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Incident Response

Continuity in Chaos: Applying Time-Tested Incident Response to Modern Cybersecurity

Despite the drastically newer and more complex technology, many of the core incident response principles remain the exact same and we should never forget the fundamentals.

From MyDoom to AI: Tracing the Evolution of Cyber Threats and Incident Response

Incident response is foundational to every security program, yet many companies still struggle with adoption and testing.

At Blackhat 2004, the founder of Red Cliff Consulting presented a talk titled “The Evolution of Incident Response”. He enumerated the top challenges of incident response at the time which were 1) Increasing complexity and sophistication of computer attacks  2) Incident response methodologies and technologies need to evolve and address emergency threats and 3) Pre-incident preparation is as critical as any other proactive security measures. Back then, companies were just starting to deploy internet connected systems, 56k modems were standard. Windows XP was the dominant operating system, Symantec and McAfee were the largest antivirus vendors on the market and DHS had just announced the need for the government to invest in cybersecurity. Threats of the time were focused on  banking and financial systems, and consumers were seeing fast spreading worms such as Mydoom, Sasser and Beagle.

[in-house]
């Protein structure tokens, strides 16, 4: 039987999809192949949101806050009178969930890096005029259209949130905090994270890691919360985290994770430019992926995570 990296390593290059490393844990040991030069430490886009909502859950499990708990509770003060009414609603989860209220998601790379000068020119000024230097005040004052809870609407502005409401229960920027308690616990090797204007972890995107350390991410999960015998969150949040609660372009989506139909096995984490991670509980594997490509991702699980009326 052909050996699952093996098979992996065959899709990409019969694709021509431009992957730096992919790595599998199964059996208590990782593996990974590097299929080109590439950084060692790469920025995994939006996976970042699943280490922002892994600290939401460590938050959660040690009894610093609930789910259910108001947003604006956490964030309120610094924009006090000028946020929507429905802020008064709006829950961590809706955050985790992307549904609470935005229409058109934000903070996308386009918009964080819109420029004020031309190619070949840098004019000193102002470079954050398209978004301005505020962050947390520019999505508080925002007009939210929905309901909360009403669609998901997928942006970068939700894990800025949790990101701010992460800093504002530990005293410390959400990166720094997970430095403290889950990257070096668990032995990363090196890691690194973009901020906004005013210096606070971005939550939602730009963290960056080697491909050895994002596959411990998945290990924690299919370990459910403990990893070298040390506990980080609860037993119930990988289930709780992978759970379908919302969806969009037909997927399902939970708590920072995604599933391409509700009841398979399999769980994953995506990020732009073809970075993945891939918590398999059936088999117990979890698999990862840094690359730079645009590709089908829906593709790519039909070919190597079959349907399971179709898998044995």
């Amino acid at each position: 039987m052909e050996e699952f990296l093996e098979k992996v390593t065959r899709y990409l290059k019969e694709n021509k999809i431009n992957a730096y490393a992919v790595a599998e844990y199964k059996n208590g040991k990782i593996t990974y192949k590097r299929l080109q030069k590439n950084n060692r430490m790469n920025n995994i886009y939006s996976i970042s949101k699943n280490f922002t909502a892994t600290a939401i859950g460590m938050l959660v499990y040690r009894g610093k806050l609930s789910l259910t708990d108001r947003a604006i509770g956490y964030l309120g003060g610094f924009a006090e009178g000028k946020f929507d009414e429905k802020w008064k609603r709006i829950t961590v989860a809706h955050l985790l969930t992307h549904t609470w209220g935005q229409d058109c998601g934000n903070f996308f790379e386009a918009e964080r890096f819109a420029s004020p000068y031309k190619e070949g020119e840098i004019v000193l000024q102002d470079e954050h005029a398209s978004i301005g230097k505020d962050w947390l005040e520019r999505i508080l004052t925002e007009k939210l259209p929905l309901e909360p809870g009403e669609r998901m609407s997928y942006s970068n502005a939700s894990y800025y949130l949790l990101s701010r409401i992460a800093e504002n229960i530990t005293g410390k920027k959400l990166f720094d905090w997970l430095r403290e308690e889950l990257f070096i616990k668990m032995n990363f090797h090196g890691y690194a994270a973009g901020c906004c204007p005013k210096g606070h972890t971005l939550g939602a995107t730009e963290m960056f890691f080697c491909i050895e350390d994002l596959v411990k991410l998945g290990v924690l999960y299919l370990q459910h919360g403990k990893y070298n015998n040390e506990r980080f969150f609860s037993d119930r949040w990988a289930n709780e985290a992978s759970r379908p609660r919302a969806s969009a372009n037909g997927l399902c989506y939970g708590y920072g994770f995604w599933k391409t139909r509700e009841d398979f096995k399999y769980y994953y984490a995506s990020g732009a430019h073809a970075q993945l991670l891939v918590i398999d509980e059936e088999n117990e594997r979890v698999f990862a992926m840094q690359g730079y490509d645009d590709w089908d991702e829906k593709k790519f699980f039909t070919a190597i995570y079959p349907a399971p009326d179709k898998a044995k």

MyDoom email screenshot from 2004

Red Cliff Consulting would rebrand as Mandiant in 2006, and then go on to be acquired twice, once by FireEye for $1 billion in 2014 and again by Google for $5.4 billion in 2022. That presenter, Kevin Mandia, is now a household name and well respected executive in the industry. Twenty years later, many things have changed and many things have stayed the same. We now use Windows 11, CrowdStrike and Microsoft are some of the largest endpoint protection firms, and DHS continues to invest in cybersecurity. Despite the drastically newer and more complex technology, many of the core incident response principles remain the exact same and companies should never forget core fundamentals of security response.

Heads I win, Tails you lose